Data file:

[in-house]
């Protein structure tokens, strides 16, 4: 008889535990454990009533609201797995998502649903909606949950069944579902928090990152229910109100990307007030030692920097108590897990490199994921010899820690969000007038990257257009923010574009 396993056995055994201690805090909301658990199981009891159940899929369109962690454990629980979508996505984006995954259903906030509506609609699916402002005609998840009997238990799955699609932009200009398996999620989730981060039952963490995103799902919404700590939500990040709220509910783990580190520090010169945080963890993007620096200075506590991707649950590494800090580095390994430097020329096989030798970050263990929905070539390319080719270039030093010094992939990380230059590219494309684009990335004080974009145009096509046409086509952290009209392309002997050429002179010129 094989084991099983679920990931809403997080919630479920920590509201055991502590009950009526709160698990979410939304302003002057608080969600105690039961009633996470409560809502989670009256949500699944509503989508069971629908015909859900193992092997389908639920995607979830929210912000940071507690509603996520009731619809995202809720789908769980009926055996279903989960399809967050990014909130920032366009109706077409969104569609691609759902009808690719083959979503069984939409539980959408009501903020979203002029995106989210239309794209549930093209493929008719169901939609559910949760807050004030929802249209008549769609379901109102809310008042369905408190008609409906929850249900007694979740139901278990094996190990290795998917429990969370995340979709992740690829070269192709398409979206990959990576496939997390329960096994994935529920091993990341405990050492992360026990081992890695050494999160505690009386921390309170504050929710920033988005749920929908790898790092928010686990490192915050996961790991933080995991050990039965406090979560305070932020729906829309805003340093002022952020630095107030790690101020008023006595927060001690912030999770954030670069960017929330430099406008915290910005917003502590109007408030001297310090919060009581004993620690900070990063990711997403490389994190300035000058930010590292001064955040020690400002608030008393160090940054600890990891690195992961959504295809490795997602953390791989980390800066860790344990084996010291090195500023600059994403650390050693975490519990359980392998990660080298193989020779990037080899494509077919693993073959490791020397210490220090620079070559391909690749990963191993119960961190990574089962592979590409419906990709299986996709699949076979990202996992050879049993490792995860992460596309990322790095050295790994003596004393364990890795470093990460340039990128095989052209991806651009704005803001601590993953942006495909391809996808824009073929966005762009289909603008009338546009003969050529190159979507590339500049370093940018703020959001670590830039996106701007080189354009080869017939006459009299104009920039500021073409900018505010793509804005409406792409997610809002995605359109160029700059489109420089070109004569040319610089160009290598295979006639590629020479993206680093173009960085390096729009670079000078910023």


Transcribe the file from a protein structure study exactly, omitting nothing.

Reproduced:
[in-house]
């Protein structure tokens, strides 16, 4: 008889535990454990009533609201797995998502649903909606949950069944579902928090990152229910109100990307007030030692920097108590897990490199994921010899820690969000007038990257257009923010574009 396993056995055994201690805090909301658990199981009891159940899929369109962690454990629980979508996505984006995954259903906030509506609609699916402002005609998840009997238990799955699609932009200009398996999620989730981060039952963490995103799902919404700590939500990040709220509910783990580190520090010169945080963890993007620096200075506590991707649950590494800090580095390994430097020329096989030798970050263990929905070539390319080719270039030093010094992939990380230059590219494309684009990335004080974009145009096509046409086509952290009209392309002997050429002179010129 094989084991099983679920990931809403997080919630479920920590509201055991502590009950009526709160698990979410939304302003002057608080969600105690039961009633996470409560809502989670009256949500699944509503989508069971629908015909859900193992092997389908639920995607979830929210912000940071507690509603996520009731619809995202809720789908769980009926055996279903989960399809967050990014909130920032366009109706077409969104569609691609759902009808690719083959979503069984939409539980959408009501903020979203002029995106989210239309794209549930093209493929008719169901939609559910949760807050004030929802249209008549769609379901109102809310008042369905408190008609409906929850249900007694979740139901278990094996190990290795998917429990969370995340979709992740690829070269192709398409979206990959990576496939997390329960096994994935529920091993990341405990050492992360026990081992890695050494999160505690009386921390309170504050929710920033988005749920929908790898790092928010686990490192915050996961790991933080995991050990039965406090979560305070932020729906829309805003340093002022952020630095107030790690101020008023006595927060001690912030999770954030670069960017929330430099406008915290910005917003502590109007408030001297310090919060009581004993620690900070990063990711997403490389994190300035000058930010590292001064955040020690400002608030008393160090940054600890990891690195992961959504295809490795997602953390791989980390800066860790344990084996010291090195500023600059994403650390050693975490519990359980392998990660080298193989020779990037080899494509077919693993073959490791020397210490220090620079070559391909690749990963191993119960961190990574089962592979590409419906990709299986996709699949076979990202996992050879049993490792995860992460596309990322790095050295790994003596004393364990890795470093990460340039990128095989052209991806651009704005803001601590993953942006495909391809996808824009073929966005762009289909603008009338546009003969050529190159979507590339500049370093940018703020959001670590830039996106701007080189354009080869017939006459009299104009920039500021073409900018505010793509804005409406792409997610809002995605359109160029700059489109420089070109004569040319610089160009290598295979006639590629020479993206680093173009960085390096729009670079000078910023």